Business surveys yesterday suggested the world economy is on the mend, with US and Chinese manufacturing activity at multi-month highs and better-than-expected growth in the euro zone.
A preliminary reading of the HSBC China Manufacturing PMI rebounded to a four-month high of 50.1, compared with last month's final reading of 47.7. New orders surged to 50.5 from 46.6, although external situation remained lacklustre.
The upside surprise "suggests that the recent fine-tuning of government policy has begun to feed into improvement in domestic demand conditions", said JP Morgan China chief economist Zhu Haibin.
Zhu said Beijing appeared keen to selectively support infrastructure investment in areas such as railway and urban facilities, hinting at solid public-sector fixed-assets investment growth in coming months.
The small-enterprise-dominated HSBC PMI's return above the threshold of 50 matches an expansionary trend shown in official PMI data in recent months.
Economists are beginning to revise upwards their forecasts about China's growth outlook, after hastily cutting predictions during the second quarter.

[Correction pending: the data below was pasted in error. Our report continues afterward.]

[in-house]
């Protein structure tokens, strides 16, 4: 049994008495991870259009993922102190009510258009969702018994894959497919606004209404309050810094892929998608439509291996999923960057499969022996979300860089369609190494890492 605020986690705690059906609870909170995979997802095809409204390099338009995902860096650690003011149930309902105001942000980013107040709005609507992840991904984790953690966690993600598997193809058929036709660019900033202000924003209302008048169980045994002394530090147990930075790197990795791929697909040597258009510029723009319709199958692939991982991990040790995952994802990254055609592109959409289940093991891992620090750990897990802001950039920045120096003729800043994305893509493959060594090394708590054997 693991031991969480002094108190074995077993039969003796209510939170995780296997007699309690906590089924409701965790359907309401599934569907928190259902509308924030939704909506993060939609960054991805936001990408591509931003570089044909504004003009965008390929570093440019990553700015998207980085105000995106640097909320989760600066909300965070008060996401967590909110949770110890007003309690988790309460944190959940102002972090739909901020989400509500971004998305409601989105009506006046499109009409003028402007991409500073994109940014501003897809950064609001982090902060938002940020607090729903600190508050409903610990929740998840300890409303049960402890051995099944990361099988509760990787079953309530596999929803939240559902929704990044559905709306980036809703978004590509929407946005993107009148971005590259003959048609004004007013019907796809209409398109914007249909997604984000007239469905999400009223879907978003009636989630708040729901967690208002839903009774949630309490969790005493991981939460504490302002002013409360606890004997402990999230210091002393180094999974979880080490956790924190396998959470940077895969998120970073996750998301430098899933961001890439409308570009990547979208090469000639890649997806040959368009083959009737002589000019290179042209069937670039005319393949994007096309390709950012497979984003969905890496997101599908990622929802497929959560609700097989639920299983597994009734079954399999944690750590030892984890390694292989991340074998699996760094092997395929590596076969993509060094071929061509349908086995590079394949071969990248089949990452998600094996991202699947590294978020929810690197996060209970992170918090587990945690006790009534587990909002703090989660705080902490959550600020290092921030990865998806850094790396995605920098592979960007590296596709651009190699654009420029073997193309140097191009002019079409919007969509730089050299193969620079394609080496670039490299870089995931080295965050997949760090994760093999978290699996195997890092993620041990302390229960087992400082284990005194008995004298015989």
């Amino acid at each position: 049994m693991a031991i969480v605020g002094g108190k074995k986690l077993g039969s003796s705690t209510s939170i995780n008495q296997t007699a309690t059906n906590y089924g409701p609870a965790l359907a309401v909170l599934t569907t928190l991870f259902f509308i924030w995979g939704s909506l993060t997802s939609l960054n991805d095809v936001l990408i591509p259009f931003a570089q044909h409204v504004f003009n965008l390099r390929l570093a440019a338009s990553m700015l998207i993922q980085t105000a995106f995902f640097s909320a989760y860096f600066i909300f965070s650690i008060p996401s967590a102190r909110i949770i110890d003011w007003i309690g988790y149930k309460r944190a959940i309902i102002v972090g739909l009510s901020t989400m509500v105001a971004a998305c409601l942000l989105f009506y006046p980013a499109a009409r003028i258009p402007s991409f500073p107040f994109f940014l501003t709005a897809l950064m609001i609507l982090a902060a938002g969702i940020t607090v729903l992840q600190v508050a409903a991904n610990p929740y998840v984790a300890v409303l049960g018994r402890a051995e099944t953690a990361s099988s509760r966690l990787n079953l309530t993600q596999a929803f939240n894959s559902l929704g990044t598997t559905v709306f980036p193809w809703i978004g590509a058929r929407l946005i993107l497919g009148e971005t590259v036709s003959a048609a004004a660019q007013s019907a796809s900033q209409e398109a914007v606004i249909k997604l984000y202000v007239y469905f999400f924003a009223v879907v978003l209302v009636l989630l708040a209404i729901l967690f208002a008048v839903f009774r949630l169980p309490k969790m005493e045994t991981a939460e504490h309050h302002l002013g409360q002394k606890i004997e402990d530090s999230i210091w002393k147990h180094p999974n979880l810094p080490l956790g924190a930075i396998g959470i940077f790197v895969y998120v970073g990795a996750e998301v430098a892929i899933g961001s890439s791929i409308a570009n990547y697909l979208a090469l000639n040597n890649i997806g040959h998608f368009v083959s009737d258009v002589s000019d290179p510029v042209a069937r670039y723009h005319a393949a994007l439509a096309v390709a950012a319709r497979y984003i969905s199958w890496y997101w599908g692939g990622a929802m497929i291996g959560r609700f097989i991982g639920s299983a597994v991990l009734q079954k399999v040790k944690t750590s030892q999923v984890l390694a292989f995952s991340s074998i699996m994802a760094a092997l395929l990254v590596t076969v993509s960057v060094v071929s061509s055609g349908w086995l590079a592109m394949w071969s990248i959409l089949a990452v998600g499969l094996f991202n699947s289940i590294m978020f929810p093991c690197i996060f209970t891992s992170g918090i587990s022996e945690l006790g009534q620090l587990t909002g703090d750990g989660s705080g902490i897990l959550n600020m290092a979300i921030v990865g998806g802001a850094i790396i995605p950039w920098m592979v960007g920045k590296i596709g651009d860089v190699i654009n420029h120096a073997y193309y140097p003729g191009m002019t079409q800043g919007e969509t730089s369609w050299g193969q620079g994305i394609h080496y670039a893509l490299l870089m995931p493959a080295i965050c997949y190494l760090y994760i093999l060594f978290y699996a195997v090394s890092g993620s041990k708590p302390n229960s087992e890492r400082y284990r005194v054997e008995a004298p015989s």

Deutsche Bank economist Ma Jun raised his second-half growth forecast to 7.7 per cent from 7.6 per cent previously.
Meanwhile in the US, financial firm Markit said manufacturing quickened this month at its fastest pace in five months, with the PMI hitting 53.9, just below economists' forecast of 54. The index stood at 53.7 last month.
The data should bolster the case for the Federal Reserve to start withdrawing support for the US economy this year - possibly as soon as next month - and enhance the appeal for investors of developed economies in North America and Europe.
Markets are nervous about Fed plans to pare back the US$85 billion of bonds it has been buying monthly. However, a Fed retreat would amount to a vote of confidence in the world's largest economy, an important anchor for global growth.
"Tapering would be a sign that the Fed believes the US economy is gaining some traction. It signals that the recovery is more solid," said Philip Shaw, the chief economist at Investec.
"There are signs that momentum is building, albeit slowly, in the pace of the euro-zone recovery, and in China, too."
In Europe, Markit's flash composite PMI showed business activity across the euro zone also picked up faster than expected, with the index hitting 51.7 from last month's 50.5. This month's reading was the highest since mid-2011. Growth in Germany, the bloc's largest economy, was the fastest in seven months.